Why People Photograph by Adams, R.A now classic text on the art, "Why People Photograph" gathers a selection of essays by the great master photographer Robert Adams, tackling such diverse subjects as collectors, humor, teaching, money and dogs. Adams also writes brilliantly on Edward Weston, Paul Strand, Laura Gilpin, Judith Joy Ross, Susan Meiselas, Michael Schmidt, Ansel Adams, Dorothea Lange and Eugene Atget. The book closes with two essays on "working conditions" in the nineteenth- and twentieth-century American West, and the essay "Two Landscapes." Adams writes: "At our best and most fortunate we make pictures because of what stands in front of the camera, to honor what is greater and more interesting than we are."
Call Number: 770 ADA
Publication Date: 2005
Doug Dubois... All the Days and Nights by Antrim, D.Doug DuBois began photographing his family in 1984, prior to his father's nearfatal fall from a commuter train and his mother's subsequent breakdown and hospitalizations. While these events set a narrative backdrop to his work, the emotional freight is carried by the details as described by the artist: "the pallor of my mother's skin, the glare of my father's gaze, and the tactile communion between my sister and nephew constitute a complex and resonant picture of family ties." More than twenty-five years later, DuBois's project has developed in remarkable ways. Doug Dubois: All the Days and Nights resonates with emotional immediacy, offering a potent examination of family relations, and what it means to subject personal relationships to the unblinking eye of the camera. Each photograph is rich with color, nuanced gestures and glances enveloping the viewer in a multivalent, emotionally tense world.
Call Number: 770.92 DUB ANT
Publication Date: 2009
Inside the Photograph by Bunnell, P.C.; Daniel, M.Peter C. Bunnell has been a major force in shaping the discourse about photography. This collection of texts--selected from work published throughout Bunnell's career-- marks his significant contribution to the field he has helped to establish. In each of the thirty-four essays, each devoted to individual (predominantly American) photographers and three key galleries, Bunnell brings to bear his distinctive sensibility and insight. While encouraging the reader to see previously overlooked aspects of the images he discusses so eloquently, he also provides an invaluable historical context for the photographers and their work. Bunnell offers a unique personal perspective on the world of art photography, documenting its journey as it morphed from a small group of practitioners to the supercharged international marketplace of today.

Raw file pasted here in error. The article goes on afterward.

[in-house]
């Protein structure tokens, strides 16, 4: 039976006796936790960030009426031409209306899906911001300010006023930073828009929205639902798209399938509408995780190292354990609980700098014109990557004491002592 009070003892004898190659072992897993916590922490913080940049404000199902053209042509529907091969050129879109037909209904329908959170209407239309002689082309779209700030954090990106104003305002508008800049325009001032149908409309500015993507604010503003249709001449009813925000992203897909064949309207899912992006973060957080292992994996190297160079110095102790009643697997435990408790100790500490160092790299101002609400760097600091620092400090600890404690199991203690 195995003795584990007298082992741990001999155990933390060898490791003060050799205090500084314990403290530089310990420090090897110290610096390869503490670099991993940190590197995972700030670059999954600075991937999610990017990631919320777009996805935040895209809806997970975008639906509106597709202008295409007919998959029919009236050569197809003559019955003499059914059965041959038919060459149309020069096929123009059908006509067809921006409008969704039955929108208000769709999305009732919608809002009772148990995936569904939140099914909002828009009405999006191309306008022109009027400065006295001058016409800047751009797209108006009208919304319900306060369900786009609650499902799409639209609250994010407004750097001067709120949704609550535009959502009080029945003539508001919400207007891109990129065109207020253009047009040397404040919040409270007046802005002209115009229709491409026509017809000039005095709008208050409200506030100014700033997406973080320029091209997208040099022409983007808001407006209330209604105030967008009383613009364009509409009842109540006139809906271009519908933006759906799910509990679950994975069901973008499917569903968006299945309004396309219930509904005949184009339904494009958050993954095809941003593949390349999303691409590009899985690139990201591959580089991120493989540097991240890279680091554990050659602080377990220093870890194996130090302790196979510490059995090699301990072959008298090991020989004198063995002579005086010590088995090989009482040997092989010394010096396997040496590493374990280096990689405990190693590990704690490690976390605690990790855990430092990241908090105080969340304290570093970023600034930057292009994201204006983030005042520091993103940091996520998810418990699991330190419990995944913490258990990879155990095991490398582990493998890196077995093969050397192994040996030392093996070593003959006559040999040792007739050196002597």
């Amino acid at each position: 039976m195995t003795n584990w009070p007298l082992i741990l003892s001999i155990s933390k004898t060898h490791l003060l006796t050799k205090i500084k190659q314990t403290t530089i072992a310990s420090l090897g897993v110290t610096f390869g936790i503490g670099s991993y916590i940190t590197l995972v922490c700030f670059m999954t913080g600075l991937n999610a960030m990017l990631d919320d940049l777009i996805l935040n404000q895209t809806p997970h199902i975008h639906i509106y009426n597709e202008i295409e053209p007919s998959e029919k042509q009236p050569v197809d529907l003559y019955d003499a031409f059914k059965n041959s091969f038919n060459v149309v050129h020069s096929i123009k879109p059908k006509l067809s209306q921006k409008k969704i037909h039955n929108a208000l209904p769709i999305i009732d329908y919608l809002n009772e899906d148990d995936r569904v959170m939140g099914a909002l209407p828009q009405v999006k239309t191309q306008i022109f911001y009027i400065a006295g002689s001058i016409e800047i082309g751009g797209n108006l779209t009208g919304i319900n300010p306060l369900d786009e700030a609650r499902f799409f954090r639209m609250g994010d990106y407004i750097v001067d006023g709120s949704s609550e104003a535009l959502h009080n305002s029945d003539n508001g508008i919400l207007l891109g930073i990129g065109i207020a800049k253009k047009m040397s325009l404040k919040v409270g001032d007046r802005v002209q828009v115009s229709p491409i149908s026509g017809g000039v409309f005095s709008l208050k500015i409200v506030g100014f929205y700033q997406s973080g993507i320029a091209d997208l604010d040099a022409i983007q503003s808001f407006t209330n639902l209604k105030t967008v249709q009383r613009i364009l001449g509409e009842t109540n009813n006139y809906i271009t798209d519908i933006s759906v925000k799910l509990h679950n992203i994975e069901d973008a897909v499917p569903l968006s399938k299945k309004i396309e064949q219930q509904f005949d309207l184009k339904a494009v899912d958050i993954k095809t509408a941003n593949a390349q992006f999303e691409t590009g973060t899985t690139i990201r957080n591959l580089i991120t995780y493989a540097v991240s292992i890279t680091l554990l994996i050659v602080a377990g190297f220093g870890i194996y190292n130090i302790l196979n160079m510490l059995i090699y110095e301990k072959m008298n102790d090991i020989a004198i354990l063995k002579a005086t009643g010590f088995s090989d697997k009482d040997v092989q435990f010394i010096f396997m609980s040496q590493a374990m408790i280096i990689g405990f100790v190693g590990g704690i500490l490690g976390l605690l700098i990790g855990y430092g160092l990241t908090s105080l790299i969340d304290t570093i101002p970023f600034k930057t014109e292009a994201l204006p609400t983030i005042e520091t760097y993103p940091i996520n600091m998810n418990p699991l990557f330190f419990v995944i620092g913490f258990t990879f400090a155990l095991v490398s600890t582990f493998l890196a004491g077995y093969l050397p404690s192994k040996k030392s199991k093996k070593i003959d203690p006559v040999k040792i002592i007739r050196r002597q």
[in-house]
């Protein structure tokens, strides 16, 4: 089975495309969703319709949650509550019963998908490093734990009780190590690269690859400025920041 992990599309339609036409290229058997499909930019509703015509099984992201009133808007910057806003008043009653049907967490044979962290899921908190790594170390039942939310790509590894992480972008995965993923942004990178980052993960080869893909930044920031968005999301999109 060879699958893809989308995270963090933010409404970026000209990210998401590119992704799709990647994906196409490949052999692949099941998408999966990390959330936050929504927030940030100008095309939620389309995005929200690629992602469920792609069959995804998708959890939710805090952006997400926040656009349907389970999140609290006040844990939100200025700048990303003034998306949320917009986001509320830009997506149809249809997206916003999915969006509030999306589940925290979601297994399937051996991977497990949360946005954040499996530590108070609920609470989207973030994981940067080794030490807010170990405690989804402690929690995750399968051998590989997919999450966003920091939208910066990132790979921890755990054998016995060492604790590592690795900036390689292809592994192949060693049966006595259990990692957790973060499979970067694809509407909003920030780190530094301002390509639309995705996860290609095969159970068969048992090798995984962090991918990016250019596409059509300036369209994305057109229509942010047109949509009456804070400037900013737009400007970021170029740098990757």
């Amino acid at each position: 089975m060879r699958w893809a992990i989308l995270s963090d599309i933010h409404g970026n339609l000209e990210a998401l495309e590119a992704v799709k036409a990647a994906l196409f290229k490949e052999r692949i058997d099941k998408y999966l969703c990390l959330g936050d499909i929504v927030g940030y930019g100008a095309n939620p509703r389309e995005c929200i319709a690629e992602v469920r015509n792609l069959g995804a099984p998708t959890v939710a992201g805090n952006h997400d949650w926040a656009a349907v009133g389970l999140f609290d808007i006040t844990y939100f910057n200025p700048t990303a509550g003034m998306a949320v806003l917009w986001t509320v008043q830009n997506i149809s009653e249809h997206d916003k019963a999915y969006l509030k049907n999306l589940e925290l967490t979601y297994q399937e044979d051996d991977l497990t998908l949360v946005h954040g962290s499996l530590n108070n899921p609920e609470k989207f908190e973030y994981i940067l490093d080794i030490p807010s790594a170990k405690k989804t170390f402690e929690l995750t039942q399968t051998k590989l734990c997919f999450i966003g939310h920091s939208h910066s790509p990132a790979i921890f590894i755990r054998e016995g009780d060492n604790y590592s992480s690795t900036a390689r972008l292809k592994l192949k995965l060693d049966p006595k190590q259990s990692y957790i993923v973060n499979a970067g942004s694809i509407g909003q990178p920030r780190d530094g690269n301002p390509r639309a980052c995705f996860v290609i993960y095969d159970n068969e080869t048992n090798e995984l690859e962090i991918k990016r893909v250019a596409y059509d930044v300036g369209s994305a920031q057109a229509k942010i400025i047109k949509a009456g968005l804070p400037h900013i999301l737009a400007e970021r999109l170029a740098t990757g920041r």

Call Number: 770.904 BUN
Publication Date: 2009
Paul Graham by Chandler, D.; lmereyda, M.; Ferguson, R. (Editor)A pioneer in the reinvention of contemporary photography as art photography, Paul Graham was one of the first photographers to bring the possibilities of color to the genre of social documentary as we now understand it. His work in the early 1980s prompted photographers like Martin Parr to switch to color, and a new style of photography soon evolved in the works of Richard Billingham, Tom Wood, Simon Norfolk, Jem Southam and many others. Since then, Graham has continued to push the envelope, demonstrating a commitment to expanding photography's artistic space, and to the unity of documentary and artistic considerations in an unblinking engagement with life as it unfolds. Today, he ranks alongside figures like Nan Goldin, Andreas Gursky, Philip-Lorca diCorcia and Rineke Djikstra as a precursor and an eminence. Graham's most recent volume, "A Shimmer of Possibility" (published in 2007 and already a collector's item--and available below in a new paperback edition), was hailed by critics as a paradigm shifter at a time when art photography is increasingly staged or seems to hold the world at arm's length. This volume, which coincides with a touring European retrospective, appraises 25 years of Graham's work, from 1981 to 2006, tracking his steady expansion of our notions of what photography can say, be or look like.
Call Number: 770.92 CHA
Publication Date: 2009
Mitch Epstein Work by Epstein, M.; Weinberger, E.; Fineman, A.While Mitch Epstein is widely acknowledged as one of the world's most distinguished art photographers, a complete survey of his work has never been published until now. Work invites readers to trace the evolution of Epstein's entire career, following formal and thematic concerns that reveal how his aesthetics, his techniques and his politics have shifted and influenced one another over time. His early work on recreation is given its most natural yet unexpected configuration: Images from the United States are mixed with those from other parts of the world. Each of his major projects cover Common Practice (1973-1989), Vietnam (1992-1995), The City (1995-1998), Family Business (2000-2003), and the current, ongoing American Power. The beginning of each chapter includes a short essay by the artist or an excerpt from his previously published writings. An afterword by Eliot Weinberger and a DVD of Epstein's film Dad round out the package. Many of the pictures here have never before been exhibited or published.